The design team at Rüsselsheim say the new name reflects the sleeker grand tourer nature of the car compared to the original 2008 car. And yes the new car is a lot sleeker than the outgoing machine… but that name – what a mouthful! Thankfully the badge on the back says just Insignia so that’s what we’ll call it… unless it’s the Grand Tourer – that is the estate version! Car makers please stop with the silly names, its bad enough with the premium brands taking the Micky, so please don’t join in.
New Insignia will come in two body shapes a hatchback and estate. I went to Frankfurt to test the latest version of the machine that has sold over 940,000 examples and to meet the design and engineering team behind the new car.
So what’ new? Lots, is the short answer. Insignia is inspired by the stunning Monza show car that I had to be dragged out of! Insignia sits on a new platform the Epsilon 2 or EP2. It is lower, longer and wider than before and quite striking in the flesh.
Inside apart from a new dash and the latest version of Opel OnStar service, the big change is to rear passenger space. The stock photo of a model reading Motorhub on her iPad doesn’t really do service to the increase in space. Where once you’d find really poor headroom for adults there now is plenty (+8mm). The seats hip points have been lowered by about 30mm so you sit more in it and not ‘on it’ as with the outgoing machine. The new car is 175kgs lighter (-200kgs estate) and stiffer too. Real world fuel economy is improved across the board too by up to 10 per cent.
Front wheel drive and all wheel drive versions are available with petrol and diesel power. Opel Ireland says it expects about 40 per cent of sales to be petrol – a bold prediction considering the fleet market is still heavily diesel as VAT paid purchasing the oily fuel can be reclaimed unlike with petrol – even when it is used for business!
Test drives.First up was the famed 2 litre whisper diesel with 170hp and 400nm fitted to a front wheel drive six speed manual. This cruised the autobahn with consummate ease and in comfort. It was in ‘Elite’ top grade trim and was fitted with the optional next generation FlexRide adaptive suspension. The default drive mode of three didn’t have a name or a button but let’s call it standard. It was just right, a press of a button in front of the gear lever selected ‘Tour’ and this mode softened the ride while the ‘Sport’ button did as you’d expect – stiffening and livening things up a bit. For the high mileage user the 2 litre is the insignia for you. A smaller oil burner with two power outputs is available. The excellent 1.6 litre diesel that is great in the Astra and Mokka X starts with an output of 110hp and for a few quid more you can get the 136hp version of the same unit.
Next I got behind the wheel of the big 5 door fitted with the new 1.5 litre ‘ecoTEC’ 165hp, 200nm, turbo petrol engine, again in front wheel drive manual form. This 1.5 is available in 140hp guise too. I should point out an 8 speed automatic is available as is an AWD version with 2 litre turbo petrol engine pushing out 260hp/400nm with torque vectoring fitted to aid handling – plus it has a tasty Bose sound system. My test car ran on standard suspension and was fitted with 18 inch wheels (17s are on the entry grade). The ride was not as good as the FlexRide setup and was set up to be more soft than sporty. It went where I pointed it and cornered well.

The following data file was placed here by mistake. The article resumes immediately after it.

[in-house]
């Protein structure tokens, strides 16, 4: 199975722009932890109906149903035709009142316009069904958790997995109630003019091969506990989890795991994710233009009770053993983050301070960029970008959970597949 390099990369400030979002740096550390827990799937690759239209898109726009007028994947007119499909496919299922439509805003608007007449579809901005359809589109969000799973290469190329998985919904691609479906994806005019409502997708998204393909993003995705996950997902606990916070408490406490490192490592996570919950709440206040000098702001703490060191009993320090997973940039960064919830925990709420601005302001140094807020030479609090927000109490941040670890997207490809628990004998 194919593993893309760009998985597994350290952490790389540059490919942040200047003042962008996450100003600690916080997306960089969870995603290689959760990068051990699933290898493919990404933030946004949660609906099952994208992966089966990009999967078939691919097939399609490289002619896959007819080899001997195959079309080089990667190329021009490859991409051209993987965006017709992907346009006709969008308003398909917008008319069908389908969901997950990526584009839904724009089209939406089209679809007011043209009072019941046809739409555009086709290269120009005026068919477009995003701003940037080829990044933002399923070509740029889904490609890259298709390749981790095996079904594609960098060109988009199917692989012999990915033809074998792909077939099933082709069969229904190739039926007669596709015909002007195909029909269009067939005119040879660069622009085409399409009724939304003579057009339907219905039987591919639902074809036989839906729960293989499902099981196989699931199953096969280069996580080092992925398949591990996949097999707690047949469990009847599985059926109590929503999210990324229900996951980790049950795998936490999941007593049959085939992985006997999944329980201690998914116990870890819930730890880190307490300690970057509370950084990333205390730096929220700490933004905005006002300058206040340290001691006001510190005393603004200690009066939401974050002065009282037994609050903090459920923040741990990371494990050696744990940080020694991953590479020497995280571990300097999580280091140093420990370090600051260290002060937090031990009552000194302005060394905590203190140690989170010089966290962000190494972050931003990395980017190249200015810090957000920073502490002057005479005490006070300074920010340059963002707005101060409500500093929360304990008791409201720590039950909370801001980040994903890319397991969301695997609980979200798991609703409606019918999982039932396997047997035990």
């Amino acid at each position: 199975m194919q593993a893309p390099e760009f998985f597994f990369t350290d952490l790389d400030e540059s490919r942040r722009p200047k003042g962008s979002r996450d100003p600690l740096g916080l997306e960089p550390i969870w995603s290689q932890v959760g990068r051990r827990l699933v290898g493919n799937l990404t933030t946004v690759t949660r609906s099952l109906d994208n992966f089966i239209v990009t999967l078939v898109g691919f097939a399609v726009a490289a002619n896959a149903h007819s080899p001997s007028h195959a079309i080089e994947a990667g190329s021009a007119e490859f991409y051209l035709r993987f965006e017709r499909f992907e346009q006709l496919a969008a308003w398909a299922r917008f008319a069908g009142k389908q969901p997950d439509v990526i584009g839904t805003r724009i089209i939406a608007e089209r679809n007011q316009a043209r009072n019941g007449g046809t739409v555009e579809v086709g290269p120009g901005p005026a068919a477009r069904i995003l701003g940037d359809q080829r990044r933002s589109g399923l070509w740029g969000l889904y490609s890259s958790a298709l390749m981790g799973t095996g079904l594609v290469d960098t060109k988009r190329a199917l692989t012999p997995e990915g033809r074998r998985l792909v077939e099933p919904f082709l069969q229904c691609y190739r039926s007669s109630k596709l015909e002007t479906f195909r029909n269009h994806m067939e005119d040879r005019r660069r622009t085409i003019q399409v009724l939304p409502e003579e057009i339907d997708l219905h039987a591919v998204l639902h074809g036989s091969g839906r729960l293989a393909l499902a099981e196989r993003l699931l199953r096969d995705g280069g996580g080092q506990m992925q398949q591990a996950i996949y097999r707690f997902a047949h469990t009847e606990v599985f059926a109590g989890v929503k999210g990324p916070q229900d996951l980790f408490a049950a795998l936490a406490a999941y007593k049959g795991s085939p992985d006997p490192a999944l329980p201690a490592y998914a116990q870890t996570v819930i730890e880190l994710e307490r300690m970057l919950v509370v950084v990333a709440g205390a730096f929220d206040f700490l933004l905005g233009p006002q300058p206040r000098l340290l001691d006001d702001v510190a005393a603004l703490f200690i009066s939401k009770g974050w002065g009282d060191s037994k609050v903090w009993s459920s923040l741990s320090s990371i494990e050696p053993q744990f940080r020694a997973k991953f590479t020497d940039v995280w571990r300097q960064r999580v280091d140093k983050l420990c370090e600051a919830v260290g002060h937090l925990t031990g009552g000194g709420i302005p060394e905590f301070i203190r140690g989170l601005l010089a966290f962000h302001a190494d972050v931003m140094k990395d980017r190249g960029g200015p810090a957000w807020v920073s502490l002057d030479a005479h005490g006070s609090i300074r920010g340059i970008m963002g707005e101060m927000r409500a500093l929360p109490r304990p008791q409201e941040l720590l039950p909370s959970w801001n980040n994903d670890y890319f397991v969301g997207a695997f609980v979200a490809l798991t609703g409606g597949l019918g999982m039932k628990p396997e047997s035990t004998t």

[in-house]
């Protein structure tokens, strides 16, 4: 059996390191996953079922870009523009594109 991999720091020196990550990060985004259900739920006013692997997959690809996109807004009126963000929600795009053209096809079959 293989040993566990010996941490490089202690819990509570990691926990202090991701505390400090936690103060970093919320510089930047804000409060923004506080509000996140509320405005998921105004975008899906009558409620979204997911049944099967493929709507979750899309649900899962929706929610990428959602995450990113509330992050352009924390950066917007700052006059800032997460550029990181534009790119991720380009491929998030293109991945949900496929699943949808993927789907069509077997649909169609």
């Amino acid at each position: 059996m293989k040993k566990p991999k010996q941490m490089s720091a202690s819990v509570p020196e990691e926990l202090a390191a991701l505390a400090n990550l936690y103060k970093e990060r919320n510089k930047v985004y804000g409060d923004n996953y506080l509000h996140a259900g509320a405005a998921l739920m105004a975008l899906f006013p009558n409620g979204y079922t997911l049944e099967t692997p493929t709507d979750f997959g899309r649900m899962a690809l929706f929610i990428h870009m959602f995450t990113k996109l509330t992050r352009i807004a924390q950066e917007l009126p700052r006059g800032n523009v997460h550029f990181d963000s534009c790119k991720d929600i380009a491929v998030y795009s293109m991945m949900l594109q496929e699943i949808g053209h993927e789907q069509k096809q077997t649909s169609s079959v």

Technology is a key part of the new Insignia. Opel’s OnStar on line concierge service that it calls ‘a personal guardian angel’ now features the ability to book hotels and even parking – all done by a real human via the phone. A wifi hotspot features with the system and up to seven devices can pair to the car’s in built data sim. In its class Opel leads the way with this type of connectivity and only premium machines can rival it.
Opel gave me a great demo of the optional IntelliLux LED® matrix headlights that we first saw as an option on Astra. The maximum light throw range is now a whopping 400 metres, which I was told is as far as the human eye can make out detail at night time. Like many a premium machine these lights can shape themselves around other cars and light sources to maximise illumination and minimise dazzling of other road users.
The new dash is divided up in to three layers, each with its own bunch of controls. The button count has dropped and the ergonomics are vastly improved yet familiar as Opel. One novel Insignia USP in its class that may come to Ireland is the personalisation option of ‘Exclusive’. This allows for a great deal of individualisation like bespoke paint colours that can be matched to a sample of a colour or object from the customer e.g. a handbag or suit. SC is the entry grade followed by SE, SRi and Elite. OnStar Personal Assistant with Wi-Fi is standard as is Carplay/Android Auto and keyless entry and start. My test cars were all top spec and in Ireland that means they were the Elite grade with some optional extras fitted on top.
2017 is a busy year for Opel with 7 new models being launched in Europe and six of those coming to Ireland (the Ampera EV as of now is not being built in RHD). New Insignia is due in Ireland in June and the Insignia estate is due about a month later. Prices start from €27,350 for the SC, 1.5-140hp. There is a €2K price walk with the 1.5 to SRI/SE grade (both €29,350) and a little more to Elite at €31,595. Diesels start from €29,350 for the SC, 1.6 litre-110hp. €33,850 is the starting point for the 2 litre diesel in SRi trim. The auto option is a big jump to €36,050 (SRI). The range topper is the AWD Elite at €42,595.
From my day’s testing in Germany I can safely say Insignia will strongly challenge the usual suspects like Avensis, Mondeo and Passat. Insignia delivers a lot of kit for your buck.